If tomorrow's cold enough (as if it won't be) then I'll wear them as leg warmers and see how I like them like that.
Before I even got my suitcase out of the van that had picked me up at the airport, I was buying yarn. My wise and understanding sister stopped off at her favourite yarn shop on our way to her house! We went to the Wool-Tyme which has been recently expanded.
And I can vouch that the store is very big!! and chock full of yarns!! They had a lot of of cottons and baby stuff that I was not into. And they had a lot of chunkies which were tempting but not the right thing for me right now.
They also had a bigger collection of Manos del Uruguay Silk Blend than I could have imagined. (This is what I used and loved for my Sahara sweater.) There were two variegated colours I came very close to bringing home, but I decided not to since I didn't have a project for them and then didn't really know how much to buy. And they didn't have a price for them posted with the yarn. That really irks me. And sometimes that is enough to not buy something.
Enough about what I did not buy! I did pick up a couple of skeins of sock yarn from Apple Laine.
It's called Apple Pie and I think it will be lovely!! The yarn is a blend: 65% Superwash Merino, 20% Kid Mohair, 10% Nylon, 5% Silk. It is very luxurious. It's a small company based near Russell, Ontario and their yarn is only carried in three stores (all in Canada). This is the type of yarn to buy on a trip!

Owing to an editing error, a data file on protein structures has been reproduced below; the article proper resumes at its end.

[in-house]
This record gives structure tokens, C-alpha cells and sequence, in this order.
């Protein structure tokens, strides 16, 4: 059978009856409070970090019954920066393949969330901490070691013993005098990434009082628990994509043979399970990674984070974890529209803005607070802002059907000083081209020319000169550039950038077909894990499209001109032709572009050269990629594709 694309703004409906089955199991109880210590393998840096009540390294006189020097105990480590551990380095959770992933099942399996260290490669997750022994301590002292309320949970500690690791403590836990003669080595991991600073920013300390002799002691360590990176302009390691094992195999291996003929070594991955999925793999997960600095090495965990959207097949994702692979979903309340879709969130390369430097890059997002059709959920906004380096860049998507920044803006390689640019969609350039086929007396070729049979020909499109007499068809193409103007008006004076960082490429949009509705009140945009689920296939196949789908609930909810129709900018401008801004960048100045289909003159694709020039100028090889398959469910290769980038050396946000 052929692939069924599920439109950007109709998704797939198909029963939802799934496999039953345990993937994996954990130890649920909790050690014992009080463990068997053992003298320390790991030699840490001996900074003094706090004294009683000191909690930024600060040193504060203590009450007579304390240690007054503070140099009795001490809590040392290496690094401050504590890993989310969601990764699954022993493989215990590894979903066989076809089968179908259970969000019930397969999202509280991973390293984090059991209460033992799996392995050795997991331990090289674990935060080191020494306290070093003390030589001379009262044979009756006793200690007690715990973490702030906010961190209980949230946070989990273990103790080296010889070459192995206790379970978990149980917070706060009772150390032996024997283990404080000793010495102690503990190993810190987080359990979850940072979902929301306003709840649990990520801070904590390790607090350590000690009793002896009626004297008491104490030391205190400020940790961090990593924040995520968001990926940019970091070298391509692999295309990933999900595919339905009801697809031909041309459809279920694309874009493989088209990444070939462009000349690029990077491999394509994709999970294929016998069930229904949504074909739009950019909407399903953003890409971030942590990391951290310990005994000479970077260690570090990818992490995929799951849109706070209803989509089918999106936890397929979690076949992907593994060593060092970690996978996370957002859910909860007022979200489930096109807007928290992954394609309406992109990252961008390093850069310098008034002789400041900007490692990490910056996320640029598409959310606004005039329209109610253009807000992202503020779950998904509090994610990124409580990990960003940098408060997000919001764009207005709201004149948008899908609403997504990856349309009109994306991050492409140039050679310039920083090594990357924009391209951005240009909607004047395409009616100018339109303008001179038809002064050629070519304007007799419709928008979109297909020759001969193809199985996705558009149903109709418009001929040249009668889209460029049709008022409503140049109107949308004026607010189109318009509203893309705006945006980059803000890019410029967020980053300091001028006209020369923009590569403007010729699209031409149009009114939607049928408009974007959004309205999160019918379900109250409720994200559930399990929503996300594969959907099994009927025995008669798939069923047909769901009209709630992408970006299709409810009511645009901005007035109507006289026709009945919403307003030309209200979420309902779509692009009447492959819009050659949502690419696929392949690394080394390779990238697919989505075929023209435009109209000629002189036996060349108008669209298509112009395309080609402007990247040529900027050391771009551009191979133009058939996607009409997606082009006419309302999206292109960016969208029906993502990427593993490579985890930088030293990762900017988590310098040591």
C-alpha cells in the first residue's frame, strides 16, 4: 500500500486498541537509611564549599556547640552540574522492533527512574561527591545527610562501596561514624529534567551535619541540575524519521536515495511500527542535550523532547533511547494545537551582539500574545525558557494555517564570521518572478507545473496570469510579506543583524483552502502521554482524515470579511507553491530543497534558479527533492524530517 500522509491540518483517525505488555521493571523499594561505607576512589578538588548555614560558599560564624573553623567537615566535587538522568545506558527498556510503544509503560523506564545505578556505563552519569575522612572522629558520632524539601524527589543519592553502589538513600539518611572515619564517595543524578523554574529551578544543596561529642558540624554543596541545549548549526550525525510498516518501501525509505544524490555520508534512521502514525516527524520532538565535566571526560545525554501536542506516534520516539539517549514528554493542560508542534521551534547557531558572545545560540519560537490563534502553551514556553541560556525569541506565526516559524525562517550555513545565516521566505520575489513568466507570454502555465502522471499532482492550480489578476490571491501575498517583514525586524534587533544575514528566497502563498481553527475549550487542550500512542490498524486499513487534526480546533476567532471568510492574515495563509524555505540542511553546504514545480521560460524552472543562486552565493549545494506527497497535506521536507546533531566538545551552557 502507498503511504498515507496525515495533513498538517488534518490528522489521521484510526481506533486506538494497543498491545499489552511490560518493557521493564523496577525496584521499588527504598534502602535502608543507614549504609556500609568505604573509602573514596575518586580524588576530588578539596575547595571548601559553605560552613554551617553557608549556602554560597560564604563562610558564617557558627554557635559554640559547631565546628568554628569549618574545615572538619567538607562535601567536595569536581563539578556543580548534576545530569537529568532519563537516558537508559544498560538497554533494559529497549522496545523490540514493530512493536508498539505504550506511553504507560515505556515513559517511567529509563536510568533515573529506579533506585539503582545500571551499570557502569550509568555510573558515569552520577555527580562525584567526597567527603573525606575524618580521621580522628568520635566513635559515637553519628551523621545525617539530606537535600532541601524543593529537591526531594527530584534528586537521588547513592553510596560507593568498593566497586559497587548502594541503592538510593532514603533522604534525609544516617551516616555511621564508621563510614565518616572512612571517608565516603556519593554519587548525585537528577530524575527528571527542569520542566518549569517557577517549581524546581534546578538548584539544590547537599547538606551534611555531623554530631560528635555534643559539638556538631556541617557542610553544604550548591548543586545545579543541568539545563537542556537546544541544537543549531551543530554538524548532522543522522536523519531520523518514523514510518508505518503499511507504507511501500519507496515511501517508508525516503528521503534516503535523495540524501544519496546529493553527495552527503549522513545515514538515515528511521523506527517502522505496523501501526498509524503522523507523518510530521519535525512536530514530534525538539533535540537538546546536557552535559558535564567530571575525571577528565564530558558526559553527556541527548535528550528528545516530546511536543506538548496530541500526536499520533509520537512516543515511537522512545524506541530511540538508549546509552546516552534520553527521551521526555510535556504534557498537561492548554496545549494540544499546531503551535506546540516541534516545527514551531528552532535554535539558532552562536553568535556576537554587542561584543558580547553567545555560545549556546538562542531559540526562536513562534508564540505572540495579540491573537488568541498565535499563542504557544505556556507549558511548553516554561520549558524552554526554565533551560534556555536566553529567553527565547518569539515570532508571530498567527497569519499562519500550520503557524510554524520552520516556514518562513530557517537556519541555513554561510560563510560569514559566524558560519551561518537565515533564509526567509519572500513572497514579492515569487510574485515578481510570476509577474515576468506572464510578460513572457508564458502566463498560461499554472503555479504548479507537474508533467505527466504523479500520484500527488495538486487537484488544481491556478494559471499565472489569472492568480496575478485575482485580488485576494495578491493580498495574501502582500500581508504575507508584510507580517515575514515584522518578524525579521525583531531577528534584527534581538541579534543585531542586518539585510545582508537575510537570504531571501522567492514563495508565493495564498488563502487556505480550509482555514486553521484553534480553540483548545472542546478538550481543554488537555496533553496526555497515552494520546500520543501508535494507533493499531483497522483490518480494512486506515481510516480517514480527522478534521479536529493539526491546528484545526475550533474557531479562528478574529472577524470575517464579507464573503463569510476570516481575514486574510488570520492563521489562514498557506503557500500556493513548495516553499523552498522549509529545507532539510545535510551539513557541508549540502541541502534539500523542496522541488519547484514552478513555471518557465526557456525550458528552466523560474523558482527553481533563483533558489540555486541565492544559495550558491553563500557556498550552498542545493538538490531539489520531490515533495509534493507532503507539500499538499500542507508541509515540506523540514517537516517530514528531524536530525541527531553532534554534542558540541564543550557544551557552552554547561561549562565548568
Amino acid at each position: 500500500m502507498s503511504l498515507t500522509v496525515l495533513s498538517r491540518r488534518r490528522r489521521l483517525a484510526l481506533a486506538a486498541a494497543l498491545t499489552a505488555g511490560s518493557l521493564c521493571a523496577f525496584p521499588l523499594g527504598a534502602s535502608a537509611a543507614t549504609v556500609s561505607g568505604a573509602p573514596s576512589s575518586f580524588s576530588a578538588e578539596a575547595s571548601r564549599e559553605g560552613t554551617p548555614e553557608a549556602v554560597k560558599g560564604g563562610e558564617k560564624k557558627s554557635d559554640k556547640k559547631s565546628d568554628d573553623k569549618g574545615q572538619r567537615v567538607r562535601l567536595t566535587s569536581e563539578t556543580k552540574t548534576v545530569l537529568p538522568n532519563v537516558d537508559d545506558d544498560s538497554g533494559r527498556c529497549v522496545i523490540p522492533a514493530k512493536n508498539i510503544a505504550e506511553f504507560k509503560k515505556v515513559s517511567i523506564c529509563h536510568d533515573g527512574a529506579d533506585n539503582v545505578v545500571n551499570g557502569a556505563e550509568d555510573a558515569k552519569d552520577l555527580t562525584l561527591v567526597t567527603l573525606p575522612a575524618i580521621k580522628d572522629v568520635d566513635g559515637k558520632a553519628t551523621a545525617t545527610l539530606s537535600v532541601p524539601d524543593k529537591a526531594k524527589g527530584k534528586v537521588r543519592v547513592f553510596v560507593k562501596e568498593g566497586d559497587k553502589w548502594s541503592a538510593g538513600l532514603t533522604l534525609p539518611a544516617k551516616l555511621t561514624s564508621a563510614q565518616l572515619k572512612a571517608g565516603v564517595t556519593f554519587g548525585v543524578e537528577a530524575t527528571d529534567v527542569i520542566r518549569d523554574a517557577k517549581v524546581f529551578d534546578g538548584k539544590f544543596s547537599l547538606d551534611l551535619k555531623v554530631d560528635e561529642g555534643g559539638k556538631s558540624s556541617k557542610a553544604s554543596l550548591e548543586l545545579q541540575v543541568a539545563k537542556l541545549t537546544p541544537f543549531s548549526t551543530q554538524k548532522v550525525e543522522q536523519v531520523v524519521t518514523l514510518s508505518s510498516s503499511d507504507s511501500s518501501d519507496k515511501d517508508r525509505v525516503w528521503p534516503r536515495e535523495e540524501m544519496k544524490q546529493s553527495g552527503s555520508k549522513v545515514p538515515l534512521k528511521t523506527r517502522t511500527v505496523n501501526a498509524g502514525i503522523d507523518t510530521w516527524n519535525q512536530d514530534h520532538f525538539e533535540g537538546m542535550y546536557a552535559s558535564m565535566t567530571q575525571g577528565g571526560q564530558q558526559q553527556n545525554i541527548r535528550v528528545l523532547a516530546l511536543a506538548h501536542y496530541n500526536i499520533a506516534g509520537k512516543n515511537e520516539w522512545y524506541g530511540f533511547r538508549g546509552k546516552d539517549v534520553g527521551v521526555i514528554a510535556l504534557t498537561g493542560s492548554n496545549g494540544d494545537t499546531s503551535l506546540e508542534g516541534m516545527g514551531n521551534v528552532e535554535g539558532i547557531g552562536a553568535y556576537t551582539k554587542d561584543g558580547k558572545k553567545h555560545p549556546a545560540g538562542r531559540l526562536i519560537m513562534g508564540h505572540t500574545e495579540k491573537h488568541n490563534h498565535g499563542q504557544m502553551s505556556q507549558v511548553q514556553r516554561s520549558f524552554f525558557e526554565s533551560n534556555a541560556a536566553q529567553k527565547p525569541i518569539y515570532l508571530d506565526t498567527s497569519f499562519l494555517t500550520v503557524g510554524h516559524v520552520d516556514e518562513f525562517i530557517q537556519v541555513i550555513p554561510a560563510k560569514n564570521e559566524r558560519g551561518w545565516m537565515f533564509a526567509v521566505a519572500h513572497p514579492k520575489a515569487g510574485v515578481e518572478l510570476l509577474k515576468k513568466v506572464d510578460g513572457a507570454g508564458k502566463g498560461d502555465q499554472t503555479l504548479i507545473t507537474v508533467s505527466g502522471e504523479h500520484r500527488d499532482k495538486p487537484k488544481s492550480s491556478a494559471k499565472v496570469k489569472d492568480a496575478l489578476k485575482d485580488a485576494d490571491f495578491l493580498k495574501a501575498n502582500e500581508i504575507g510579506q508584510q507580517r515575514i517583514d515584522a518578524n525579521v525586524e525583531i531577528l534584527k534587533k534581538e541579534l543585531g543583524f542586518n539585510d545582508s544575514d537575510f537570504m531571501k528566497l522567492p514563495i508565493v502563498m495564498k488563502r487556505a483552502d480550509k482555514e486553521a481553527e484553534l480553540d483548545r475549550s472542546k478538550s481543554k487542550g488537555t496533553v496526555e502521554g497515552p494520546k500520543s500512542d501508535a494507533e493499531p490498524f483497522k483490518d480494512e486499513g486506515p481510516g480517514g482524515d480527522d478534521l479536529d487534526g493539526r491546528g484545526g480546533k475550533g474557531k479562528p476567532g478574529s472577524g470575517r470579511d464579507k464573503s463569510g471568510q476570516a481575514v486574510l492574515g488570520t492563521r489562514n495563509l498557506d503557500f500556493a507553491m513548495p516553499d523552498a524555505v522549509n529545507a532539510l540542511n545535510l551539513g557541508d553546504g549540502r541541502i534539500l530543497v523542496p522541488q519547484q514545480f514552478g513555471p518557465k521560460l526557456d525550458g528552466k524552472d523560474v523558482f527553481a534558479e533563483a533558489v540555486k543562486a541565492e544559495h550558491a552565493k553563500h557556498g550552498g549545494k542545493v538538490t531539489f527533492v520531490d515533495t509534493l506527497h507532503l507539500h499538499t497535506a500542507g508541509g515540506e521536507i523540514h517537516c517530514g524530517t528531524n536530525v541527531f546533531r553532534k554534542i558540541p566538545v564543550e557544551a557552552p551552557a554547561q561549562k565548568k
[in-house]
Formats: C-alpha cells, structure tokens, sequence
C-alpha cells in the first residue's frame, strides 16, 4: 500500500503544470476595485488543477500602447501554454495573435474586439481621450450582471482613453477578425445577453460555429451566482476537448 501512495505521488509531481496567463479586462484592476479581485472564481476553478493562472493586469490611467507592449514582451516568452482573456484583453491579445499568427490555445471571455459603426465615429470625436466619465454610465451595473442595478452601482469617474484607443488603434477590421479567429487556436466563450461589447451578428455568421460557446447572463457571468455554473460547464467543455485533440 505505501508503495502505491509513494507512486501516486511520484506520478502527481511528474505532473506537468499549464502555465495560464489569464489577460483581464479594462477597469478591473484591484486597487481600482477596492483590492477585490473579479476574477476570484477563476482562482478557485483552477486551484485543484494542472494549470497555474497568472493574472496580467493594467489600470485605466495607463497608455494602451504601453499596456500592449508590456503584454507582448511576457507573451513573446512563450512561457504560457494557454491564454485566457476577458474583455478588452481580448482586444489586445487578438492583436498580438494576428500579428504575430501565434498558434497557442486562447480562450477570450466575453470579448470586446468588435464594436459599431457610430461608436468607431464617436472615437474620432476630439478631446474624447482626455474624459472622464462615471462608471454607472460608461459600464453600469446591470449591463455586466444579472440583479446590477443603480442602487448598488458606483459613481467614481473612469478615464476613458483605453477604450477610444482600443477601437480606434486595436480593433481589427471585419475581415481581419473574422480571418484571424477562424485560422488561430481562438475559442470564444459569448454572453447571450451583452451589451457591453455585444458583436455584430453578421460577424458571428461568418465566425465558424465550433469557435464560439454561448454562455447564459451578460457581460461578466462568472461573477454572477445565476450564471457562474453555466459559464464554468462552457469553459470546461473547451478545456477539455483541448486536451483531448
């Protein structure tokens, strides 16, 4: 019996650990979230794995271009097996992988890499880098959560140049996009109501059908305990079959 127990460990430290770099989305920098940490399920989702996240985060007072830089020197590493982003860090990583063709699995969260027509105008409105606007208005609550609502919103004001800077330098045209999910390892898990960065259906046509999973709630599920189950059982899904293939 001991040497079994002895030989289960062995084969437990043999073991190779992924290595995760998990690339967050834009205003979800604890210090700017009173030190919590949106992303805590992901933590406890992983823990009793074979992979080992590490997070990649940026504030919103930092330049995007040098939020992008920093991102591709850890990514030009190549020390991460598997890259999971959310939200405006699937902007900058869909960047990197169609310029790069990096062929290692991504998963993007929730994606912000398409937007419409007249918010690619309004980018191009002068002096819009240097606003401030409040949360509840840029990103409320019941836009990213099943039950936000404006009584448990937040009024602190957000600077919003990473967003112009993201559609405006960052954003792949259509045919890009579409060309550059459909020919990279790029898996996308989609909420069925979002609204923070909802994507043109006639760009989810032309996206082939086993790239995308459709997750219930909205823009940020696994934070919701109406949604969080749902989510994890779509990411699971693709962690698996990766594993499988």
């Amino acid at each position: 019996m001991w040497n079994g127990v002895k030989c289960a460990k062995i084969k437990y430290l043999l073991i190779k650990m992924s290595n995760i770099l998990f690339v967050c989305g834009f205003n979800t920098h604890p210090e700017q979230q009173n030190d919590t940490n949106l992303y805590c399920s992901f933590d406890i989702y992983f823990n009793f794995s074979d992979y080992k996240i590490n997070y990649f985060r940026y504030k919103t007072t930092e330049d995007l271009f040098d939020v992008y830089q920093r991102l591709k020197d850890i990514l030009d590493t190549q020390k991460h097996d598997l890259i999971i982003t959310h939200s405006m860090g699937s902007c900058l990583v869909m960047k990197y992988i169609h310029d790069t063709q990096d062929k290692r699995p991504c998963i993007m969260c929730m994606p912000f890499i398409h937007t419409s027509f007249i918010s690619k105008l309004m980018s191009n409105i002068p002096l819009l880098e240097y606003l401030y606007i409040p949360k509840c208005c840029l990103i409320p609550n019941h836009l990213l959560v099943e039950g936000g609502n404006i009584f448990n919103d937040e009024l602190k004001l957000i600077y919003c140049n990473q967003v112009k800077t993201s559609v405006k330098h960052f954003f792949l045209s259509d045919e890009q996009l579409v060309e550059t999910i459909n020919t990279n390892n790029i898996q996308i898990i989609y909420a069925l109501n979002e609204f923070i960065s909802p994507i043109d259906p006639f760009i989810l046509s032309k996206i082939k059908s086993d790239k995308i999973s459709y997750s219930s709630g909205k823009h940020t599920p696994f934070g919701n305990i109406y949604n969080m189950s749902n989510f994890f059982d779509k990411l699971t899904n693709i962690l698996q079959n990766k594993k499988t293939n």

Their website is the best I've seen for showing you what the hand painted yarns will look like when knitted up. My colour is here and the colour I first wanted is here. (They only had one skein in stock so I "made do" with the Arizona colour. I'm not complaining!)
Another thing I took home was a few skeins of wool that was leftover from a sweater my sister made for her MIL. I just took it because it should felt well. Maybe I'll feel like making a felted bag sometime.
Troy didn't really see how I could possibly use another bag. Maybe I don't need to have another bag, but I can imagine needing to make another bag. There is a difference.
I also took home some DK weight washable acrylic/nylon/wool blend that I will pass onto another sister who obsessively makes hats. She gives them as gifts and always makes a lot for the local library's charity drive.
Ok, so that's the "getting." How about the "giving?" In this case, that meant mostly advice and teaching. Both of my sisters there were curious about "that cast on" that I talked about on this blog. Even though both of them knit very competently, neither of them knew about the cable cast on. And, as you know, that is my favourite go-to cast on method. After a quick demonstration, they both had it. And decided they loved it too.
By the time I left, one had practised it quite a lot as she had cast on (and finished) four or five squares for an afghan she started with wool she bought at Wool-Tyme. (I love to increase knitting everywhere!)
That's all for this trip. Only two weeks til I go on another one!...